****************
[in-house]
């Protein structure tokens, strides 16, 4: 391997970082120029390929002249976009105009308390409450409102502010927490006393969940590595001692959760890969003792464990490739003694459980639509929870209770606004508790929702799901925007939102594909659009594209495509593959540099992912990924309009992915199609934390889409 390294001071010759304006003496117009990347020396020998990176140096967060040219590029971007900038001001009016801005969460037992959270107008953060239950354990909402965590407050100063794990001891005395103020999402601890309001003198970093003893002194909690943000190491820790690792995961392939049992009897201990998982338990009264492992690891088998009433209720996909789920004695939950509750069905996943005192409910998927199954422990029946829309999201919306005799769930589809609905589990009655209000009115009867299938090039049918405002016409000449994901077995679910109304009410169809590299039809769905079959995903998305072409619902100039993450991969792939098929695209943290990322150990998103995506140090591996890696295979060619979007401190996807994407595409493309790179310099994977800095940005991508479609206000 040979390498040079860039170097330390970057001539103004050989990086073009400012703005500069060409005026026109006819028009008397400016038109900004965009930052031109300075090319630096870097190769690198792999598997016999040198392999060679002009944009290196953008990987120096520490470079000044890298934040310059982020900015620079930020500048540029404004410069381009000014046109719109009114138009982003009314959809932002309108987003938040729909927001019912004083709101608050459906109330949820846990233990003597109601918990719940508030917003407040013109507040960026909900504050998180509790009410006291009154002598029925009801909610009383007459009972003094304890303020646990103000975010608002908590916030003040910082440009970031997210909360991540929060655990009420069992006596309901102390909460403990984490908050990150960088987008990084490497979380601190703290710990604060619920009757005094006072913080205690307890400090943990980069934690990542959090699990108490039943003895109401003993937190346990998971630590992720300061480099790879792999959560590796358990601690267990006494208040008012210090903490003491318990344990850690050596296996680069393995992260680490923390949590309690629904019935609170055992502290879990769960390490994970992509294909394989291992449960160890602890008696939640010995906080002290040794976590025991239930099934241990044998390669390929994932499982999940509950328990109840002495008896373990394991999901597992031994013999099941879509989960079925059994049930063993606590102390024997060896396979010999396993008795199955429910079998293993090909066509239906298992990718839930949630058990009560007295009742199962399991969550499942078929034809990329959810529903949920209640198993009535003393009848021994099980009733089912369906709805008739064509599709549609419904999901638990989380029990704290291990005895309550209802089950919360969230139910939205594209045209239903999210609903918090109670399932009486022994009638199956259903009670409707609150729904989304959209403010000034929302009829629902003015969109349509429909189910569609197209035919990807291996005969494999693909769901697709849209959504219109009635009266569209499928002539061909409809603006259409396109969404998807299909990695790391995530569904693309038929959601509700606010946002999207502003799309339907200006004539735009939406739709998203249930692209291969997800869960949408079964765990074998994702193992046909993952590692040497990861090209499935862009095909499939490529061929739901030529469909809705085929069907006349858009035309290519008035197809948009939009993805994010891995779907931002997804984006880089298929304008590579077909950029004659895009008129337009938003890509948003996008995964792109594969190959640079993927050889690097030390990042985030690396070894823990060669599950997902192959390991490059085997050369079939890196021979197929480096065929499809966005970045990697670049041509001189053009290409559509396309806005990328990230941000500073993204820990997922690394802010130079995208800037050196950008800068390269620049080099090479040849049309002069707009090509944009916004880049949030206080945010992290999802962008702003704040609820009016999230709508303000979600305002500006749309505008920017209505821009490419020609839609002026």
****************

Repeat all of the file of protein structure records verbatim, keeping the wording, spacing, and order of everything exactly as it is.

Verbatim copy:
[in-house]
């Protein structure tokens, strides 16, 4: 391997970082120029390929002249976009105009308390409450409102502010927490006393969940590595001692959760890969003792464990490739003694459980639509929870209770606004508790929702799901925007939102594909659009594209495509593959540099992912990924309009992915199609934390889409 390294001071010759304006003496117009990347020396020998990176140096967060040219590029971007900038001001009016801005969460037992959270107008953060239950354990909402965590407050100063794990001891005395103020999402601890309001003198970093003893002194909690943000190491820790690792995961392939049992009897201990998982338990009264492992690891088998009433209720996909789920004695939950509750069905996943005192409910998927199954422990029946829309999201919306005799769930589809609905589990009655209000009115009867299938090039049918405002016409000449994901077995679910109304009410169809590299039809769905079959995903998305072409619902100039993450991969792939098929695209943290990322150990998103995506140090591996890696295979060619979007401190996807994407595409493309790179310099994977800095940005991508479609206000 040979390498040079860039170097330390970057001539103004050989990086073009400012703005500069060409005026026109006819028009008397400016038109900004965009930052031109300075090319630096870097190769690198792999598997016999040198392999060679002009944009290196953008990987120096520490470079000044890298934040310059982020900015620079930020500048540029404004410069381009000014046109719109009114138009982003009314959809932002309108987003938040729909927001019912004083709101608050459906109330949820846990233990003597109601918990719940508030917003407040013109507040960026909900504050998180509790009410006291009154002598029925009801909610009383007459009972003094304890303020646990103000975010608002908590916030003040910082440009970031997210909360991540929060655990009420069992006596309901102390909460403990984490908050990150960088987008990084490497979380601190703290710990604060619920009757005094006072913080205690307890400090943990980069934690990542959090699990108490039943003895109401003993937190346990998971630590992720300061480099790879792999959560590796358990601690267990006494208040008012210090903490003491318990344990850690050596296996680069393995992260680490923390949590309690629904019935609170055992502290879990769960390490994970992509294909394989291992449960160890602890008696939640010995906080002290040794976590025991239930099934241990044998390669390929994932499982999940509950328990109840002495008896373990394991999901597992031994013999099941879509989960079925059994049930063993606590102390024997060896396979010999396993008795199955429910079998293993090909066509239906298992990718839930949630058990009560007295009742199962399991969550499942078929034809990329959810529903949920209640198993009535003393009848021994099980009733089912369906709805008739064509599709549609419904999901638990989380029990704290291990005895309550209802089950919360969230139910939205594209045209239903999210609903918090109670399932009486022994009638199956259903009670409707609150729904989304959209403010000034929302009829629902003015969109349509429909189910569609197209035919990807291996005969494999693909769901697709849209959504219109009635009266569209499928002539061909409809603006259409396109969404998807299909990695790391995530569904693309038929959601509700606010946002999207502003799309339907200006004539735009939406739709998203249930692209291969997800869960949408079964765990074998994702193992046909993952590692040497990861090209499935862009095909499939490529061929739901030529469909809705085929069907006349858009035309290519008035197809948009939009993805994010891995779907931002997804984006880089298929304008590579077909950029004659895009008129337009938003890509948003996008995964792109594969190959640079993927050889690097030390990042985030690396070894823990060669599950997902192959390991490059085997050369079939890196021979197929480096065929499809966005970045990697670049041509001189053009290409559509396309806005990328990230941000500073993204820990997922690394802010130079995208800037050196950008800068390269620049080099090479040849049309002069707009090509944009916004880049949030206080945010992290999802962008702003704040609820009016999230709508303000979600305002500006749309505008920017209505821009490419020609839609002026």